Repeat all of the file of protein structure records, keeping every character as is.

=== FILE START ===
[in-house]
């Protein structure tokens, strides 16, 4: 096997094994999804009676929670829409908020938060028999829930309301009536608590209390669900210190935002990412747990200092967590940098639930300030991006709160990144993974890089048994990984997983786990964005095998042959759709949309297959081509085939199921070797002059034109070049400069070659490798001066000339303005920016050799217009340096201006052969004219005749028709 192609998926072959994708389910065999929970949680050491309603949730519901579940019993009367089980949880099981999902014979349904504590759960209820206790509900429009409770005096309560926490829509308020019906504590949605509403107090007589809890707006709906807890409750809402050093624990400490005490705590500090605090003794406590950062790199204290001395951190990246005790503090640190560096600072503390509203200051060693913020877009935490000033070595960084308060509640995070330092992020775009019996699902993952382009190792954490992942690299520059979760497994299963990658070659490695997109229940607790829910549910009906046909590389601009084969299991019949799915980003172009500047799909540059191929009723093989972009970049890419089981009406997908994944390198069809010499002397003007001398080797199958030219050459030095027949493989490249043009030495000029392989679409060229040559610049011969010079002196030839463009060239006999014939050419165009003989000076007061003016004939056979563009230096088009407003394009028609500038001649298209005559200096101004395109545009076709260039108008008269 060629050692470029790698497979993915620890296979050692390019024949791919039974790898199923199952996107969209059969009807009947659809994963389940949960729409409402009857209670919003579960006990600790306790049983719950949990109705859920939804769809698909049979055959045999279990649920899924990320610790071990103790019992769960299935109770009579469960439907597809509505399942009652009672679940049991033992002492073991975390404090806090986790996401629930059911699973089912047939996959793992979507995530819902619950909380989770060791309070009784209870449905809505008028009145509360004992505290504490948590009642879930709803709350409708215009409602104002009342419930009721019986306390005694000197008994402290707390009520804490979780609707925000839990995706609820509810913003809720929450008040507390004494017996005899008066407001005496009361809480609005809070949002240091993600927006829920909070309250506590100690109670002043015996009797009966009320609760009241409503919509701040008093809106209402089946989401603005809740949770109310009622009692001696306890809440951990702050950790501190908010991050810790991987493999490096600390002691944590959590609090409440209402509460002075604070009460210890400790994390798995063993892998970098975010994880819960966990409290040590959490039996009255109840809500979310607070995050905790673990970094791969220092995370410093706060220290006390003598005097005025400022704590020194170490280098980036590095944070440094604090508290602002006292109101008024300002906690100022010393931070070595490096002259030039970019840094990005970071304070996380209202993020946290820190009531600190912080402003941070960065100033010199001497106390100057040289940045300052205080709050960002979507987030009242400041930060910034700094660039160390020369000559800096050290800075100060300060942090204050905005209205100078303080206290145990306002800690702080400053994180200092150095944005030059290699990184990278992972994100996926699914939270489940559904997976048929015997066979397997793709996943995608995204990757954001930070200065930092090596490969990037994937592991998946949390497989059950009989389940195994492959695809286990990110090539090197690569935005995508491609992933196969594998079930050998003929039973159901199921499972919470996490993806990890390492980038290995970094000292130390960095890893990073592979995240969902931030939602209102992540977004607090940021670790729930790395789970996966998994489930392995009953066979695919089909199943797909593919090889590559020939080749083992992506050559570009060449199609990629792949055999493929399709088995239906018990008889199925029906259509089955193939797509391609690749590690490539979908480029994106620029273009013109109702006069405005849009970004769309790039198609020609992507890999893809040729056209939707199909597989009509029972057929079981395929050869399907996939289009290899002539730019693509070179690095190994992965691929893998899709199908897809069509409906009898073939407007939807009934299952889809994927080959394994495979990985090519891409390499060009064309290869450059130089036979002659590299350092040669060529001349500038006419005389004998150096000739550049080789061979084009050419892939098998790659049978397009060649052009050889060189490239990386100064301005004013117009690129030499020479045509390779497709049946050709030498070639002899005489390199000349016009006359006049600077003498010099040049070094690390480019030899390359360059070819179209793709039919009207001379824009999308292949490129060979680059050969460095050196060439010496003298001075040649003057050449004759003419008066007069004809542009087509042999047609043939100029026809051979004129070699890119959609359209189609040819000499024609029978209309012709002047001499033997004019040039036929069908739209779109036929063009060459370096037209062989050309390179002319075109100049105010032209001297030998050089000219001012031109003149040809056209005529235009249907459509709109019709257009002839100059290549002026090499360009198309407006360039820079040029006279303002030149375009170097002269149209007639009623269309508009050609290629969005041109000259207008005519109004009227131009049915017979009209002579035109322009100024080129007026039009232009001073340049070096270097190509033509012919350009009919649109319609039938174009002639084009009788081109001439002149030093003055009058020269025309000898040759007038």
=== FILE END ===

[in-house]
């Protein structure tokens, strides 16, 4: 096997094994999804009676929670829409908020938060028999829930309301009536608590209390669900210190935002990412747990200092967590940098639930300030991006709160990144993974890089048994990984997983786990964005095998042959759709949309297959081509085939199921070797002059034109070049400069070659490798001066000339303005920016050799217009340096201006052969004219005749028709 192609998926072959994708389910065999929970949680050491309603949730519901579940019993009367089980949880099981999902014979349904504590759960209820206790509900429009409770005096309560926490829509308020019906504590949605509403107090007589809890707006709906807890409750809402050093624990400490005490705590500090605090003794406590950062790199204290001395951190990246005790503090640190560096600072503390509203200051060693913020877009935490000033070595960084308060509640995070330092992020775009019996699902993952382009190792954490992942690299520059979760497994299963990658070659490695997109229940607790829910549910009906046909590389601009084969299991019949799915980003172009500047799909540059191929009723093989972009970049890419089981009406997908994944390198069809010499002397003007001398080797199958030219050459030095027949493989490249043009030495000029392989679409060229040559610049011969010079002196030839463009060239006999014939050419165009003989000076007061003016004939056979563009230096088009407003394009028609500038001649298209005559200096101004395109545009076709260039108008008269 060629050692470029790698497979993915620890296979050692390019024949791919039974790898199923199952996107969209059969009807009947659809994963389940949960729409409402009857209670919003579960006990600790306790049983719950949990109705859920939804769809698909049979055959045999279990649920899924990320610790071990103790019992769960299935109770009579469960439907597809509505399942009652009672679940049991033992002492073991975390404090806090986790996401629930059911699973089912047939996959793992979507995530819902619950909380989770060791309070009784209870449905809505008028009145509360004992505290504490948590009642879930709803709350409708215009409602104002009342419930009721019986306390005694000197008994402290707390009520804490979780609707925000839990995706609820509810913003809720929450008040507390004494017996005899008066407001005496009361809480609005809070949002240091993600927006829920909070309250506590100690109670002043015996009797009966009320609760009241409503919509701040008093809106209402089946989401603005809740949770109310009622009692001696306890809440951990702050950790501190908010991050810790991987493999490096600390002691944590959590609090409440209402509460002075604070009460210890400790994390798995063993892998970098975010994880819960966990409290040590959490039996009255109840809500979310607070995050905790673990970094791969220092995370410093706060220290006390003598005097005025400022704590020194170490280098980036590095944070440094604090508290602002006292109101008024300002906690100022010393931070070595490096002259030039970019840094990005970071304070996380209202993020946290820190009531600190912080402003941070960065100033010199001497106390100057040289940045300052205080709050960002979507987030009242400041930060910034700094660039160390020369000559800096050290800075100060300060942090204050905005209205100078303080206290145990306002800690702080400053994180200092150095944005030059290699990184990278992972994100996926699914939270489940559904997976048929015997066979397997793709996943995608995204990757954001930070200065930092090596490969990037994937592991998946949390497989059950009989389940195994492959695809286990990110090539090197690569935005995508491609992933196969594998079930050998003929039973159901199921499972919470996490993806990890390492980038290995970094000292130390960095890893990073592979995240969902931030939602209102992540977004607090940021670790729930790395789970996966998994489930392995009953066979695919089909199943797909593919090889590559020939080749083992992506050559570009060449199609990629792949055999493929399709088995239906018990008889199925029906259509089955193939797509391609690749590690490539979908480029994106620029273009013109109702006069405005849009970004769309790039198609020609992507890999893809040729056209939707199909597989009509029972057929079981395929050869399907996939289009290899002539730019693509070179690095190994992965691929893998899709199908897809069509409906009898073939407007939807009934299952889809994927080959394994495979990985090519891409390499060009064309290869450059130089036979002659590299350092040669060529001349500038006419005389004998150096000739550049080789061979084009050419892939098998790659049978397009060649052009050889060189490239990386100064301005004013117009690129030499020479045509390779497709049946050709030498070639002899005489390199000349016009006359006049600077003498010099040049070094690390480019030899390359360059070819179209793709039919009207001379824009999308292949490129060979680059050969460095050196060439010496003298001075040649003057050449004759003419008066007069004809542009087509042999047609043939100029026809051979004129070699890119959609359209189609040819000499024609029978209309012709002047001499033997004019040039036929069908739209779109036929063009060459370096037209062989050309390179002319075109100049105010032209001297030998050089000219001012031109003149040809056209005529235009249907459509709109019709257009002839100059290549002026090499360009198309407006360039820079040029006279303002030149375009170097002269149209007639009623269309508009050609290629969005041109000259207008005519109004009227131009049915017979009209002579035109322009100024080129007026039009232009001073340049070096270097190509033509012919350009009919649109319609039938174009002639084009009788081109001439002149030093003055009058020269025309000898040759007038």